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Fishing for a Man

In the most recent episode of ABCs reality show, “The Bachelor,” bachelor Ben Flajnik took his gaggle of girls to Utah to go fly-fishing. Apparently, one of his vacuous adorers quipped something like, “Catching a fish isn’t much different than catching a man.”

I say “apparently” because I didn’t watch the show. I’m not a big Bachelor fan. But it’s tough to go anywhere these days without overhearing girls rehashing the program, and arguing over who should and shouldn’t be the next to be denied a rose.

The guys aren’t as crazy about the series.

Besides the fact that there are no guns, car chases, or buildings blowing up, they have a hard time tolerating all the drama. Each episode documents how Ben’s hopefuls pull out all the stops to “catch” him. They bait and scheme, and use all their wiles to reel him in. He is party to the game, and takes advantage of their seductive efforts. The drama, manipulation, behind-the-scenes back-stabbing, and bait-and-reel is admittedly what makes the show so entertaining.

Fly-Fishing and Man-Fishing

The fly-fishing/man-fishing analogy is actually quite apt. The bachelor thinks he’s the one doing the fishing, but in reality, it’s the women baiting their hooks and throwing out their lines . . .  They use sexual manipulation, emotional manipulation, verbal manipulation, and circumstantial manipulation to snag and reel him in.

A wise father once instructed his son to avoid crafty women. He told him that being snared by a wily woman, (“whose heart is a trap and whose hands are chains”), is a fate “more bitter than death.” He warned him that “The man who pleases God will escape her, but the sinner she will ensnare.”  (Ecclesiastes 7:26)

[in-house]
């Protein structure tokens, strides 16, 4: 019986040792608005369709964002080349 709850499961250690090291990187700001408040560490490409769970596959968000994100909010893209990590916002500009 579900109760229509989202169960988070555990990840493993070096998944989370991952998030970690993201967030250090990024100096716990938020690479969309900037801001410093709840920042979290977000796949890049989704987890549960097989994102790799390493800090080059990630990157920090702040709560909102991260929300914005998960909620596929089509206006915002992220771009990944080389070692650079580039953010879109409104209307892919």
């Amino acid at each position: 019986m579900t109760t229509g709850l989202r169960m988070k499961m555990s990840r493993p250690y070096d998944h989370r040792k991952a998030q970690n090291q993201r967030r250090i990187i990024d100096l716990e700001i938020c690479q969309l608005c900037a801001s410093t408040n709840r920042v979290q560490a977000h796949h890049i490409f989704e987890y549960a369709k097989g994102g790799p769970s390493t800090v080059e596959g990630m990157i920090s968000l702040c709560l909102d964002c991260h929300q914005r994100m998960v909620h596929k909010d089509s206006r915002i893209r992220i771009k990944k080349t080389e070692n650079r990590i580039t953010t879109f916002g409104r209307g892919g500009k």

The Problem with Bait-and-Reel

The problem with a manipulative approach to male-female relationships is that it ultimately backfires. Dangling yourself out like bait to hook a man isn’t just bad for the guy who gets caught in your trap; it’s also bad for YOU. It’s a foolish strategy. In the end, it doesn’t deliver. You’ll end up selling out to sin and having a partner that you have to restrain like a dog on a leash. He’ll become immune and resentful of your attempts to manipulate and control his behavior. The relationship will inevitably deteriorate.

A Wild Thing uses a fly-fishing approach toward relationships, but a Wise Thing rejects the worldly idea that in order to get a guy, a girls needs to manipulatively toss out the bait and reel him in. She seeks to be godly, above-board, unpretentious, and without guile in her relationships with men.

Watch this short video to see how young Christian men feel about a woman hanging out the bait:

(If your browser doesn’t display the embedded video, click here to watch it.)

This video clip is one of dozens of short discussion-provoking videos on the NEW Girls Gone Wise DVD.

What do you think about the bait-and-reel method?

I’m giving away a free video!  To enter the draw, leave a comment about what you think about the bait-and-reel method of catching a guy or what you thought about what the guys said on the video.

You could also Facebook, tweet, or share  your thoughts on social media. (@GirlsGoneWise) We’ll collect all the social media buzz  and make a Draw on Wednesday, January 25, 2012 at 12 noon PST)

About The Author

Mary Kassian

Mary Kassian, the founder of Girls Gone Wise, is an award winning author, internationally renowned speaker, and distinguished professor of Women's Studies at Southern Baptist Seminary.

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